Eight clueless kids from India got together to share accomodation while going to school and ended up sharing the best parts of our life. Although we have all parted ways since our college days, I can't help but feel they are part of my family.
Aikido:

When I went to my first class, I thought I was going there to give my wife some company. Four years and 6 belts later, it has become a dominating force in my life. I never knew getting thrown around was the way to make new friends. :)

Along the way I discovered the wonderful art of Iaido. I call it the art of playing with Japanese swords.
Python:

I couldn't believe there was a group of people who met every month to geek out about their favorite language. My heartfelt thanks to herlomharrisonsmcquay, travis and seth. You guys welcomed me into the group and helped me shape my future in the world of Python. 

Outdoor:

I took up Mountain Biking, Hiking and Snowboarding and I've loved every minute of it. I will miss the rocky moutains, Uintahs and the snowy hills. 

Leaving all of this behind makes me sad. Utah made me into what I am today.

But now I'm headed to Portland to work for New Relic. I'm told Oregon is a wonderful place, but I'll always have fond memories of Utah wherever I go. 

Python Profiling - Part 1

I gave a talk on profiling python code at the 2012 Utah Open Source Conference. Here are the slides and the accompanying code.

There are three parts to this profiling talk:

  • Standard Lib Tools - cProfile, Pstats
  • Third Party Tools - line_profiler, mem_profiler
  • Commercial Tools - New Relic

This is Part 1 of that talk. It covers:

  • cProfile module - usage
  • Pstats module - usage
  • RunSnakeRun - GUI viewer

Why Profiling:

  • Identify the bottle-necks.
  • Optimize intelligently. 

In God we trust, everyone else bring data

cProfile:

cProfile is a profiling module that is included in the Python's standard library. It instruments the code and reports the time to run each function and the number of times each function is called. 

Basic Usage:

The sample code I'm profiling is finding the lowest common multiplier of two numbers. lcm.py

# lcm.py - ver1 
    def lcm(arg1, arg2):
        i = max(arg1, arg2)
        while i < (arg1 * arg2):
            if i % min(arg1,arg2) == 0:
                return i
            i += max(arg1,arg2)
        return(arg1 * arg2)

    lcm(21498497, 3890120)

Let's run the profiler.

$ python -m cProfile lcm.py 
     7780242 function calls in 4.474 seconds
    
    Ordered by: standard name
   
    ncalls  tottime  percall  cumtime  percall filename:lineno(function)
         1    0.000    0.000    4.474    4.474 lcm.py:3()
         1    2.713    2.713    4.474    4.474 lcm.py:3(lcm)
   3890120    0.881    0.000    0.881    0.000 {max}
         1    0.000    0.000    0.000    0.000 {method 'disable' of '_lsprof.Profiler' objects}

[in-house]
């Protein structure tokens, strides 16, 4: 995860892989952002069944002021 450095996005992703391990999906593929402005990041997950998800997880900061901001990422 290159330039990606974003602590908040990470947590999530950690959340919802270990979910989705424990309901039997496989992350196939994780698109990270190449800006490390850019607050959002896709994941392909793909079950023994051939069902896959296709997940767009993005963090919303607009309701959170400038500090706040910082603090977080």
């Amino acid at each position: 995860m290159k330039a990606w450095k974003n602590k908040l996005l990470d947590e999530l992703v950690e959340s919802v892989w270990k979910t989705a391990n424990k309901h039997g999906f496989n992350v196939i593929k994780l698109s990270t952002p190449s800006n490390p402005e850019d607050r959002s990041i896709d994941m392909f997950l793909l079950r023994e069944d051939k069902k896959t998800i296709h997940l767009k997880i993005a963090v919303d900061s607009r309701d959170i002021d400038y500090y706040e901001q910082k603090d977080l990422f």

3890119    0.880    0.000    0.880    0.000 {min}

Output Columns:

  • ncalls - number of calls to a function.
  • tottime - total time spent in the function without counting calls to sub-functions.
  • percall - tottime/ncalls
  • cumtime - cumulative time spent in a function and it's sub-functions.
  • percall - cumtime/ncalls

It's clear from the output that the built-in functions max() and min() are called a few thousand times which could be optimized by saving the results in a variable instead of calling it every time. 

    Pstats:

    Pstats is also included in the standard library that is used to analyze profiles that are saved using the cProfile module. 

    Usage:

    For scripts that are bigger it's not feasible to analyze the output of the cProfile module on the command-line. The solution is to save the profile to a file and use Pstats to analyze it like a database. Example:  Let's analyze shorten.py.

    $ python -m cProfile -o shorten.prof shorten.py   # saves the output to shorten.prof
    
    $ ls
    shorten.py shorten.prof

    Let's analyze the profiler output to list the top 5 frequently called functions.

    $ python 
    >>> import pstats
    >>> p  = pstats.Stats('script.prof')   # Load the profiler output
    >>> p.sort_stats('calls')              # Sort the results by the ncalls column
    >>> p.print_stats(5)                   # Print top 5 items
    
        95665 function calls (93215 primitive calls) in 2.371 seconds
        
       Ordered by: call count
       List reduced from 1919 to 5 due to restriction <5>
        
           ncalls  tottime  percall  cumtime  percall filename:lineno(function)
        10819/10539    0.002    0.000    0.002    0.000 {len}
               9432    0.002    0.000    0.002    0.000 {method 'append' of 'list' objects}
               6061    0.003    0.000    0.003    0.000 {isinstance}
               3092    0.004    0.000    0.005    0.000 /lib/python2.7/sre_parse.py:182(__next)
               2617    0.001    0.000    0.001    0.000 {method 'endswith' of 'str' objects}

    This is quite tedious or not a lot of fun. Let's introduce a GUI so we can easily drill down. 

    RunSnakeRun:

    This cleverly named GUI written in wxPython makes life a lot easy. 

    Install it from PyPI using (requires wxPython)

    $ pip install SquareMap RunSnakeRun
    $ runsnake shorten.prof     #load the profile using GUI

    The output is displayed using squaremaps that clearly highlights the bigger pieces of the pie that are worth optimizing. 

    It also lets you sort by clicking the columns or drill down by double clicking on a piece of the SquareMap.

    Conclusion:

    That concludes Part 1 of the profiling series. All the tools except RunSnakeRun are available as part of the standard library. It is essential to introspect the code before we start shooting in the dark in the hopes of optimizing the code.

    We'll look at line_profilers and mem_profilers in Part 2. Stay tuned. 

    You are welcome to follow me on twitter (@amjithr).